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L. K. DAHL, M.D.; R. A. LOVE, M.D.
AMA Arch Intern Med. 1954;94(4):525-531. doi:10.1001/archinte.1954.00250040017003.
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THERE are considerable data which indicate that the sodium ion is important or necessary for the development of certain types of experimental hypertension.* So far, to our knowledge, no evidence has been published to suggest that a similar relationship exists with so-called "essential" hypertension in man. A statistical analysis of the data to be presented in this paper, however, indicates that there is a significant correlation between sodium chloride intake and the development of hypertension in man. While the effects of sodium and chloride could not be separated in this study, all the experimental evidence indicates that the sodium ion alone is important, and our interest has centered solely about that ion.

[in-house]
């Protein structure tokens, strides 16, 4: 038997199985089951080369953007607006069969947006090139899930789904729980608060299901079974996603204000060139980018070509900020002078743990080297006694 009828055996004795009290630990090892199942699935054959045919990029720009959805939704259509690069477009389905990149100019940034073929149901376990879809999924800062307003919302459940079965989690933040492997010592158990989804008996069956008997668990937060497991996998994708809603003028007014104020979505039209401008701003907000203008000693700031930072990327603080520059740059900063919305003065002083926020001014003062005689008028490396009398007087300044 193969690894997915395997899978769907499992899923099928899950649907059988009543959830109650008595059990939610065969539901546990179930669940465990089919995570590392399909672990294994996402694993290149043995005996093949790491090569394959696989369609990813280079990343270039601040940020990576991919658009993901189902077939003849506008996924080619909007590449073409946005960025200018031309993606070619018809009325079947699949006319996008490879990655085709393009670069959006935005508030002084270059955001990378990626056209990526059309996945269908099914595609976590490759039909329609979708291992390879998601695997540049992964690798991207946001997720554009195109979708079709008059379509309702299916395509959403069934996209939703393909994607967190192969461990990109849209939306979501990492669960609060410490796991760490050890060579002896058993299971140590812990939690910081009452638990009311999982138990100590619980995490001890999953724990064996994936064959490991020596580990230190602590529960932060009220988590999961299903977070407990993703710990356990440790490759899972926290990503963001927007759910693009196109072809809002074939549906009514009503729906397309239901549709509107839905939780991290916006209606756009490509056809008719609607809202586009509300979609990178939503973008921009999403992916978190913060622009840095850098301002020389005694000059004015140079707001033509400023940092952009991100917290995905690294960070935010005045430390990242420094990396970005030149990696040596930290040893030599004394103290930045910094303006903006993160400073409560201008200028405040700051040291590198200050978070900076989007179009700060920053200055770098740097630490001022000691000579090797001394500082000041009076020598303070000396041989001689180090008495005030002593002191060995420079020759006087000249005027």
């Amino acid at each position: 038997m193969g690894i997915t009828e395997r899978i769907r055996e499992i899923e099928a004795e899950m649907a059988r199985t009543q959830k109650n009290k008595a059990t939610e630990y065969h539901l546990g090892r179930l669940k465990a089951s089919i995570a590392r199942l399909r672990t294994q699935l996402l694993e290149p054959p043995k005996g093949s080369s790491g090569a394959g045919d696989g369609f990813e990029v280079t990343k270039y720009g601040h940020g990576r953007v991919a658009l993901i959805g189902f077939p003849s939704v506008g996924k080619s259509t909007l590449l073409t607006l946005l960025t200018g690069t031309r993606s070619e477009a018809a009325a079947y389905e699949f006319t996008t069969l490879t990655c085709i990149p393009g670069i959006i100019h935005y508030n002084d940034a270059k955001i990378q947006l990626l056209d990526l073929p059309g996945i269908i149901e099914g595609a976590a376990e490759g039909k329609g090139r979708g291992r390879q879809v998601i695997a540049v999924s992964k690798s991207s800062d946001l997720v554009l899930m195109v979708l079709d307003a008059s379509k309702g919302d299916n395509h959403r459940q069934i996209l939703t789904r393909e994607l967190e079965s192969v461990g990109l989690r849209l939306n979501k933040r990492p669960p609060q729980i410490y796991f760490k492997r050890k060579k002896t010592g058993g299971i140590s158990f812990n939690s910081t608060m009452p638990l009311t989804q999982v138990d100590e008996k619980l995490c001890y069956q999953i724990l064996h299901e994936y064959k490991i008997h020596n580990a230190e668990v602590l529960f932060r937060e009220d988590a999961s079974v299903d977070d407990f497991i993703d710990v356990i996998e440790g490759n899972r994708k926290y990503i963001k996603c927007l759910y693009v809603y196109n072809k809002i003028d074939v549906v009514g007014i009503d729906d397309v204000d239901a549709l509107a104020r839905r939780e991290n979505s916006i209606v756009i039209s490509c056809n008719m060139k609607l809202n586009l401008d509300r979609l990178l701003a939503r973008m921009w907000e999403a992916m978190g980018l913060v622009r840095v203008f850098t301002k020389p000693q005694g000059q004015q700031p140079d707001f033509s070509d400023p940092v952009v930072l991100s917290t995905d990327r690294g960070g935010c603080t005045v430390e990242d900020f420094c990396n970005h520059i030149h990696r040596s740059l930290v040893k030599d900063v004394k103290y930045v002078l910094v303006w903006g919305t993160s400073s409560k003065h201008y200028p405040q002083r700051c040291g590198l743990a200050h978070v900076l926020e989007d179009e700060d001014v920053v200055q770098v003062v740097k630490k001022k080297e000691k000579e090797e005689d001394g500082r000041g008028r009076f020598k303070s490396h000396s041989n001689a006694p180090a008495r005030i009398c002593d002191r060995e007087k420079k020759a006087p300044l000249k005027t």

For some years one of us has been intrigued by the lack of significant numbers of persons with hypertension among truly primitive human races. Recently Bays and Scrimshaw 7 have suggested that this may not be uniformly so.


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